As solar energy expands its presence in the United States, traditional utility companies are citing homeowner affordability and freeloading in their fight against the alternative option.
According to the New York Times, solar installations declined 2 percent this year, the victim of saturated markets, financial issues at top manufacturers and a targeted lobbying effort from traditional power companies.
In states like Indiana, where solar markets are just being established, lobbying efforts are making some lawmakers rethink just how beneficial solar energy is for their state’s overall power outlook.
Lobbyists argue that because utility companies no longer have to sell power to solar users, the dwindled supply of users drives prices up for homeowners who don’t want solar panels installed or simply can’t afford them.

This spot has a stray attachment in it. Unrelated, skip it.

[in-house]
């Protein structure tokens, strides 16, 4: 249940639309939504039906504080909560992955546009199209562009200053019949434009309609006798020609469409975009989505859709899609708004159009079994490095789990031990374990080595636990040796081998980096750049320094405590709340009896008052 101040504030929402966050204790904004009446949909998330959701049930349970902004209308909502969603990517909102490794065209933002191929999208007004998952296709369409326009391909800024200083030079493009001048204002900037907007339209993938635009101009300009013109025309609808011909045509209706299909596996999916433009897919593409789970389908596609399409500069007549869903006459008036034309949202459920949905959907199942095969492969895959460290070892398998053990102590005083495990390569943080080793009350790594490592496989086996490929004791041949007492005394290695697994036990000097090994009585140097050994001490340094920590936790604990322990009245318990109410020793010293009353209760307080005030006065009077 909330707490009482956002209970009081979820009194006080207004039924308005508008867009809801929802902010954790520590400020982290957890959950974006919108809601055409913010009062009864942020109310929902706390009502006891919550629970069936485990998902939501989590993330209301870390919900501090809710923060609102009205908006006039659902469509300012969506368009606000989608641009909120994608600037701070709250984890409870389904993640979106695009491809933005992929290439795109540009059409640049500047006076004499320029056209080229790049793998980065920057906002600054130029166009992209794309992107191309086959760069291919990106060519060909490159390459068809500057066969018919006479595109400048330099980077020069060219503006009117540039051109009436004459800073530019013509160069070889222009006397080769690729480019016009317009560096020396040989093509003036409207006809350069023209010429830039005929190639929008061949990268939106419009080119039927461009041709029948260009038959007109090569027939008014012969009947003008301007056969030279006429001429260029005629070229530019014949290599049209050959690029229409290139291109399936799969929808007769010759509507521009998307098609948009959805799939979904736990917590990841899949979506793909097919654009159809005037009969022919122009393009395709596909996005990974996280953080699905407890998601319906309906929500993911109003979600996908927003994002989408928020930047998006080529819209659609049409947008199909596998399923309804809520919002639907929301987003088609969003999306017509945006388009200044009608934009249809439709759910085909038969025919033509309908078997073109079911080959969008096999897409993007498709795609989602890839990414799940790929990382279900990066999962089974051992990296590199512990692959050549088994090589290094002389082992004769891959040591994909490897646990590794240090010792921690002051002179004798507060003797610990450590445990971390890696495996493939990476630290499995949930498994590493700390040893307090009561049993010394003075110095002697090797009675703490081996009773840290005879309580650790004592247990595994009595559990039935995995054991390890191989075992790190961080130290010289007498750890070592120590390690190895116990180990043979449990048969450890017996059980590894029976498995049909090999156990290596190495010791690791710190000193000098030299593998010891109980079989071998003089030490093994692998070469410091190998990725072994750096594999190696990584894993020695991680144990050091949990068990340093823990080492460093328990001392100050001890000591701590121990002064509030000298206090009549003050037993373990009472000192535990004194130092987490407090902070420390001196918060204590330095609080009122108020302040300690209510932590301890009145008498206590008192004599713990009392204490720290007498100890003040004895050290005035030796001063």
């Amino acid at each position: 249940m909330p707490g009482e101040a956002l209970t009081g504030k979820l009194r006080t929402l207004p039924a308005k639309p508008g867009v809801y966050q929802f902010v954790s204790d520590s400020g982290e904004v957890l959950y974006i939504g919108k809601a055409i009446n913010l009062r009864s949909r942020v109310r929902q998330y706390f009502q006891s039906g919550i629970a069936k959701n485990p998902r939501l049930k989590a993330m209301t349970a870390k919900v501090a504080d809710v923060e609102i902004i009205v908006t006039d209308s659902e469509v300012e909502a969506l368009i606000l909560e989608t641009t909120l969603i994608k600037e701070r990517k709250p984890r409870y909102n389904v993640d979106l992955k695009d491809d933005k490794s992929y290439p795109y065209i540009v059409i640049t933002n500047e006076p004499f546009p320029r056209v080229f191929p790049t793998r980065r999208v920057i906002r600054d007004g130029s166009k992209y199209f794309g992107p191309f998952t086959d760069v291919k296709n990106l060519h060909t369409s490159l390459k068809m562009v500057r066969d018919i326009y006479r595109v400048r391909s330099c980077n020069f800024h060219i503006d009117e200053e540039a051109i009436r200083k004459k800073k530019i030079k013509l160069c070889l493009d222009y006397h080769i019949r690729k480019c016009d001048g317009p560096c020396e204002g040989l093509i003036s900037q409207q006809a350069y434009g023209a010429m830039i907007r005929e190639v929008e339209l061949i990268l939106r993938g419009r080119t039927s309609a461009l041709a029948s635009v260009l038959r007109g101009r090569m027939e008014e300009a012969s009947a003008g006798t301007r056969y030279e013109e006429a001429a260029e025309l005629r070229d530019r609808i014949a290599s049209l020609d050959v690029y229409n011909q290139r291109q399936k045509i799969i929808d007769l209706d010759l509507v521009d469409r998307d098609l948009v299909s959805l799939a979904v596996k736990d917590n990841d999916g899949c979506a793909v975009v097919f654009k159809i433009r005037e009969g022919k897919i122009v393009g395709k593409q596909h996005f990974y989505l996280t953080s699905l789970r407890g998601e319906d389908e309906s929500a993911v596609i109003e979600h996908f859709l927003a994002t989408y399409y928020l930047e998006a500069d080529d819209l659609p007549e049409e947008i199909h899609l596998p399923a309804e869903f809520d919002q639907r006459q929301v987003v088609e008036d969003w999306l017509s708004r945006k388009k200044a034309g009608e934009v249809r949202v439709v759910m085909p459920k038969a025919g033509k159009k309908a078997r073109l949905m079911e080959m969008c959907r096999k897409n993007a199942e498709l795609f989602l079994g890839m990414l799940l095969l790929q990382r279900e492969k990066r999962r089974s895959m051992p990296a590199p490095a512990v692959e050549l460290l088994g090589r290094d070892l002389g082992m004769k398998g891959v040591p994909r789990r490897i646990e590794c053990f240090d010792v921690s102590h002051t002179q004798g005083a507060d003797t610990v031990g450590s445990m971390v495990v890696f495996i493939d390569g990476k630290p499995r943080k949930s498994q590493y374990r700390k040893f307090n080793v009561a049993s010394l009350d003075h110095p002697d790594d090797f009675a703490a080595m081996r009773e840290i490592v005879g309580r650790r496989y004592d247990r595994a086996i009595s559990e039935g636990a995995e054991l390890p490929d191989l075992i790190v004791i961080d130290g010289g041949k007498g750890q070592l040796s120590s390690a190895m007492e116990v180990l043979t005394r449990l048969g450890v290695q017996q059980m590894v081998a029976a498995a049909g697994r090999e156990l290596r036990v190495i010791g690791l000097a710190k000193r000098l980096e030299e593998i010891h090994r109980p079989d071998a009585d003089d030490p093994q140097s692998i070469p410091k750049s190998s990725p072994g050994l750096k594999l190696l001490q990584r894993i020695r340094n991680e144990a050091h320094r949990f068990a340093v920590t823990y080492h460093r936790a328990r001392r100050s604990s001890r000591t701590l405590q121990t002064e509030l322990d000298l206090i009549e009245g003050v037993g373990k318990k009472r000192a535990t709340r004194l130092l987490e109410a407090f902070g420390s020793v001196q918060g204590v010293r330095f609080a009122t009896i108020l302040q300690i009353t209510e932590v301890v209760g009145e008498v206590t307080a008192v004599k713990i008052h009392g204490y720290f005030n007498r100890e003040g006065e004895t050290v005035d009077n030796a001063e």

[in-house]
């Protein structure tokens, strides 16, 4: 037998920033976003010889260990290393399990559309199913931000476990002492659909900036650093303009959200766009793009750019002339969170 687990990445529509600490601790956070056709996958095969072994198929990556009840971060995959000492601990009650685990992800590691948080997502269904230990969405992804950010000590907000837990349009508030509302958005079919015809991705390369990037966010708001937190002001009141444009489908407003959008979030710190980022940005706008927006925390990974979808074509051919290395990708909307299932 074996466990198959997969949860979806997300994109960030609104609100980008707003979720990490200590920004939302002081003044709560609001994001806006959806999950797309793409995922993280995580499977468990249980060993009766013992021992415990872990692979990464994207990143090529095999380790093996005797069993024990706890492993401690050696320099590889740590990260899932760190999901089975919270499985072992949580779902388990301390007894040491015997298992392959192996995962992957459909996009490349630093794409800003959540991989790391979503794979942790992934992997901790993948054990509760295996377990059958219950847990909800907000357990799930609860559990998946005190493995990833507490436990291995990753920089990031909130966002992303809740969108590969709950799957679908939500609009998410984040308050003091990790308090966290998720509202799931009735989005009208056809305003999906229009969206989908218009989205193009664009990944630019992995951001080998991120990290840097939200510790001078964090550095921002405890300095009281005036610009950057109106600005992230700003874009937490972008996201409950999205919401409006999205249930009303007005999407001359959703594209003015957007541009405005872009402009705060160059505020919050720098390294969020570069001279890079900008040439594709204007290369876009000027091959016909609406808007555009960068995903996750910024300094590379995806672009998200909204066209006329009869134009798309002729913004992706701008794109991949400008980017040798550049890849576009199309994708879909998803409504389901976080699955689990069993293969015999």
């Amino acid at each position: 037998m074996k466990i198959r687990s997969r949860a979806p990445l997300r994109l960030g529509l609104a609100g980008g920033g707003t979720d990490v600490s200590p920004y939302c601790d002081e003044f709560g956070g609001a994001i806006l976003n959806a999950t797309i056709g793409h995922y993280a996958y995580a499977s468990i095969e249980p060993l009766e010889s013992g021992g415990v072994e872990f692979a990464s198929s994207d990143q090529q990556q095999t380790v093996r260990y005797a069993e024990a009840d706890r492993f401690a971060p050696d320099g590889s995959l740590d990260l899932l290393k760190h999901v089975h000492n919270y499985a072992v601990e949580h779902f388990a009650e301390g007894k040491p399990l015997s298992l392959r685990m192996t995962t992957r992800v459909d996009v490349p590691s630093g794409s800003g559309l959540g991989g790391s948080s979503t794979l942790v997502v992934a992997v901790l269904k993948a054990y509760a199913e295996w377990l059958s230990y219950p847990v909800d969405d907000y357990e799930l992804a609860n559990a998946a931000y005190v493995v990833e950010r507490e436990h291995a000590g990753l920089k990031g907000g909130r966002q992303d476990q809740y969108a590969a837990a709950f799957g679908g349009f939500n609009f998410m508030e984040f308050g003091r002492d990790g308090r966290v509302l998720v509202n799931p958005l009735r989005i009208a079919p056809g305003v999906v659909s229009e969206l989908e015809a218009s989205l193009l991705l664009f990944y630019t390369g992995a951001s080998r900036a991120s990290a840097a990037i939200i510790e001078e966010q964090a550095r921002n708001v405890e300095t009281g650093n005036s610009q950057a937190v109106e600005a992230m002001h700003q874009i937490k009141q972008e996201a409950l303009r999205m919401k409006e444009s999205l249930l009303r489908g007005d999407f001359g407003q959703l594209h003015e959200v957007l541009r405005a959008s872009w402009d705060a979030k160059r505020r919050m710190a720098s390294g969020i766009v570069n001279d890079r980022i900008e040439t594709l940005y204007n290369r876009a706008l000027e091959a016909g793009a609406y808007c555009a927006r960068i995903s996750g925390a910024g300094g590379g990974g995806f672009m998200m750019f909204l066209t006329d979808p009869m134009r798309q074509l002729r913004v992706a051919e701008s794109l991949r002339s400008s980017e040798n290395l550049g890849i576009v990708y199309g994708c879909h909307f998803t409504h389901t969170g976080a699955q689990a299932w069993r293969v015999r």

In addition to federal tax credits and other state-level incentives, solar users have the option to sell the power generated by their panels back to the grid, a practice known as metering. Power companies argue that metering allows homeowners to build a credit on their bill, providing a major cost offset and loss for the company when solar users do need to use traditional power on cloudy days or at night. They have painted this practice as a type of free riding.
“There’s no doubt these utilities are out to kill rooftop solar, and they’re succeeding,” said David Pomerantz, executive director of the Energy and Policy Institute, a renewable energy advocacy group. “They’re now driving the agenda.”
As lobbying continues and renewable energy companies keep selling their products, emerging friction between sustainable energy and traditional power could come to the forefront of national climate and energy discussions.
With a solar tile roll out slated for the next few months, Tesla and CEO Elon Musk will no doubt be watching to see the impact the lobbying efforts and traditional power money have on actual laws.
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